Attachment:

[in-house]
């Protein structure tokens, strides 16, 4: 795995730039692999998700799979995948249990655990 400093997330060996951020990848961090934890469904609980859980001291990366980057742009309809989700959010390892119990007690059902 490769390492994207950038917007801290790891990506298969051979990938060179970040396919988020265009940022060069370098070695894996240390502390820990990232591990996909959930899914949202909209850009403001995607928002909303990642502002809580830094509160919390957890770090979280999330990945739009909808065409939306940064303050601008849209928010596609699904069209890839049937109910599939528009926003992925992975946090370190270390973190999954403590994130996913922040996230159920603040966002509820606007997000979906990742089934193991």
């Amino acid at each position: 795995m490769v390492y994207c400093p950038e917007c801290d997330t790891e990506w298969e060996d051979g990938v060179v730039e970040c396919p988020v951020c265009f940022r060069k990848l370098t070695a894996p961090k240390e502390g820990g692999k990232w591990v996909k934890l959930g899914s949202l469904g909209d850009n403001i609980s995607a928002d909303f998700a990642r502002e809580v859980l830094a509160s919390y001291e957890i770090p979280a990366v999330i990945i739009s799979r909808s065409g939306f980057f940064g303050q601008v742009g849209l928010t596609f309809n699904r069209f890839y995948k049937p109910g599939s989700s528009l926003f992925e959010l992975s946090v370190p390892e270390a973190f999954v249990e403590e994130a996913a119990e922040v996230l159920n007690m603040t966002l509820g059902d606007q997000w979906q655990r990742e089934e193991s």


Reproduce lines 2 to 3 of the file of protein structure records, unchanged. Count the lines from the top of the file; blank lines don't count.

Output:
């Protein structure tokens, strides 16, 4: 795995730039692999998700799979995948249990655990 400093997330060996951020990848961090934890469904609980859980001291990366980057742009309809989700959010390892119990007690059902 490769390492994207950038917007801290790891990506298969051979990938060179970040396919988020265009940022060069370098070695894996240390502390820990990232591990996909959930899914949202909209850009403001995607928002909303990642502002809580830094509160919390957890770090979280999330990945739009909808065409939306940064303050601008849209928010596609699904069209890839049937109910599939528009926003992925992975946090370190270390973190999954403590994130996913922040996230159920603040966002509820606007997000979906990742089934193991």
């Amino acid at each position: 795995m490769v390492y994207c400093p950038e917007c801290d997330t790891e990506w298969e060996d051979g990938v060179v730039e970040c396919p988020v951020c265009f940022r060069k990848l370098t070695a894996p961090k240390e502390g820990g692999k990232w591990v996909k934890l959930g899914s949202l469904g909209d850009n403001i609980s995607a928002d909303f998700a990642r502002e809580v859980l830094a509160s919390y001291e957890i770090p979280a990366v999330i990945i739009s799979r909808s065409g939306f980057f940064g303050q601008v742009g849209l928010t596609f309809n699904r069209f890839y995948k049937p109910g599939s989700s528009l926003f992925e959010l992975s946090v370190p390892e270390a973190f999954v249990e403590e994130a996913a119990e922040v996230l159920n007690m603040t966002l509820g059902d606007q997000w979906q655990r990742e089934e193991s």